As China's economy bounds along at breakneck speed, the government thinks it has reason to bask in the limelight.
The dark clouds that SARS threw over the country have lifted, and strong growth in the US and Japan looks set to push China towards new heights next year, economic officials said at a forum in the eastern city of Suzhou this week.
But inflation, deflation, overheating and the prospect of rising interest rates in the developed world could rain on the parade, they warned, a view supported by economists.
"The Chinese are not sensitive to the notion of cyclical dynamics," said Gail Fosler, chief economist for US-based business think-tank The Conference Board.
China should not be fooled into thinking that the 7.2 percent economic growth in the US in the third quarter means the outlook for China next year is rosy, she said.
"After the election and in 2005, I think we are headed towards a sharp and pronounced cyclical tightening in the US," Fosler said.
"When the rise in US interest rates comes, it will be hard for China's credit system not to begin to price credit on a much more economic basis," the former head economist of the Senate Budget Committee said.
"A lot of enterprises which appear to be economic today, under those conditions would not."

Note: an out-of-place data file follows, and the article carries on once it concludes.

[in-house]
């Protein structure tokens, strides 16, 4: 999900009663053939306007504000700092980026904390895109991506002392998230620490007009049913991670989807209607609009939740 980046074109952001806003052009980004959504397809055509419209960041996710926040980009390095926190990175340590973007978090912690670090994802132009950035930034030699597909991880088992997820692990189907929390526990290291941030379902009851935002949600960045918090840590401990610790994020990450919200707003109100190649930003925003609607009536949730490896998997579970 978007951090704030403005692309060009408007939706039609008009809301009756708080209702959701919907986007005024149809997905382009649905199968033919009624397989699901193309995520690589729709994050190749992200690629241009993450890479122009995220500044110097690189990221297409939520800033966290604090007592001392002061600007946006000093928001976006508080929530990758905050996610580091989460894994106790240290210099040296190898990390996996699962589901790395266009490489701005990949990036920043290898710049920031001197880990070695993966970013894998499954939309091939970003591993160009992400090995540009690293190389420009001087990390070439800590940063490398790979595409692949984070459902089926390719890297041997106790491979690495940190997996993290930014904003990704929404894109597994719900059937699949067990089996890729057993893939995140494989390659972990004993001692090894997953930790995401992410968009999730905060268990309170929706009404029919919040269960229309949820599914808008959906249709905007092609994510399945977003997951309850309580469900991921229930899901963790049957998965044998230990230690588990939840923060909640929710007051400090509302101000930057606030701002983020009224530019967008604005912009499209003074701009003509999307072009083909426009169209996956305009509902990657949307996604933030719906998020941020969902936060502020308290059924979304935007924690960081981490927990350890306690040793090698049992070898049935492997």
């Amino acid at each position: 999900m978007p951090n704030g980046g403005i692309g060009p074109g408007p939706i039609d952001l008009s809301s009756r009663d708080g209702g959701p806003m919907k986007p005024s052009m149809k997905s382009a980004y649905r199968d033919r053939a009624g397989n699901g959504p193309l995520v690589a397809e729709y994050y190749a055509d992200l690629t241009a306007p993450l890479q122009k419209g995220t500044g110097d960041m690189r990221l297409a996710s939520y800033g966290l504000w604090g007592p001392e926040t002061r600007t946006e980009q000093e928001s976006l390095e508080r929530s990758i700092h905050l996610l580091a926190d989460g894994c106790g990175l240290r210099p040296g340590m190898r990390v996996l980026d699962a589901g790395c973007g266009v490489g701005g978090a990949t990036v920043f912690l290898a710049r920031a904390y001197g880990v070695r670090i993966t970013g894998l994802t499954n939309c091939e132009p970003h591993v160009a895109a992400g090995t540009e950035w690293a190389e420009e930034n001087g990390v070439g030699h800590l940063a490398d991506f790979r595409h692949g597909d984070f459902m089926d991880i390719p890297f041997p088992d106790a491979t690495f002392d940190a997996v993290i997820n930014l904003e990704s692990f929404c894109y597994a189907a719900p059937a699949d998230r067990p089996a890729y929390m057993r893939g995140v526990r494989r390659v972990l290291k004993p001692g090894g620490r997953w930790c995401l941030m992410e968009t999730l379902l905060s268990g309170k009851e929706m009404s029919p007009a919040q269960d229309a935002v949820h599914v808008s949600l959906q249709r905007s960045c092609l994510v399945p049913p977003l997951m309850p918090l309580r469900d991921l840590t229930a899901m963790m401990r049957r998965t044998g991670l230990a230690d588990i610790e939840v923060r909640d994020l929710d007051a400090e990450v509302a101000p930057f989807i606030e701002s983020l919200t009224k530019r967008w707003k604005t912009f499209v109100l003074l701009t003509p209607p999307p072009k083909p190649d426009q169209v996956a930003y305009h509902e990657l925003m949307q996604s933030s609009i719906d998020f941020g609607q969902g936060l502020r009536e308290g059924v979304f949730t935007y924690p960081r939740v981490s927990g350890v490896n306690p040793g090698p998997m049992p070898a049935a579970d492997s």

China was also hoping global attention on what some countries say is an undervalued currency would be diverted by the improving world economy.
"This can help alleviate pressure on the renminbi to appreciate," said Li Deshui, head of China's State Statistical Bureau, who reiterated the country's long-held position that its fixed currency policy was correct.
With China's gross domestic product roaring ahead in the third quarter to an annual 9.1 percent, the potential for overheating was another source of debate, especially as industrial output in October soared an annual 17.2 percent, the highest pace in eight months.
"Some industries are engaging in blind investment where they will only get low levels of return," warned Zhu Zhixin, deputy head of the National Development and Reform Commission.
One of the main industries that China is worried about is the auto sector, where the fast clip of sales growth has attracted foreign car makers to invest billions of dollars.
"Clearly margins are going to be eroded," said Fred Hu, managing director of Goldman Sachs (Asia). "But it's still the most profitable automobile market in the world."
And despite fears raised by China's top statistician that the country could be facing the twin evils of inflation and deflation, Hu maintained the situation was still "in the comfort zone."
"For a high-growth economy you can afford to have a higher inflation rate than the UK or US," he said. "But over the last four or five years deflation clearly has posed a greater challenge than inflation."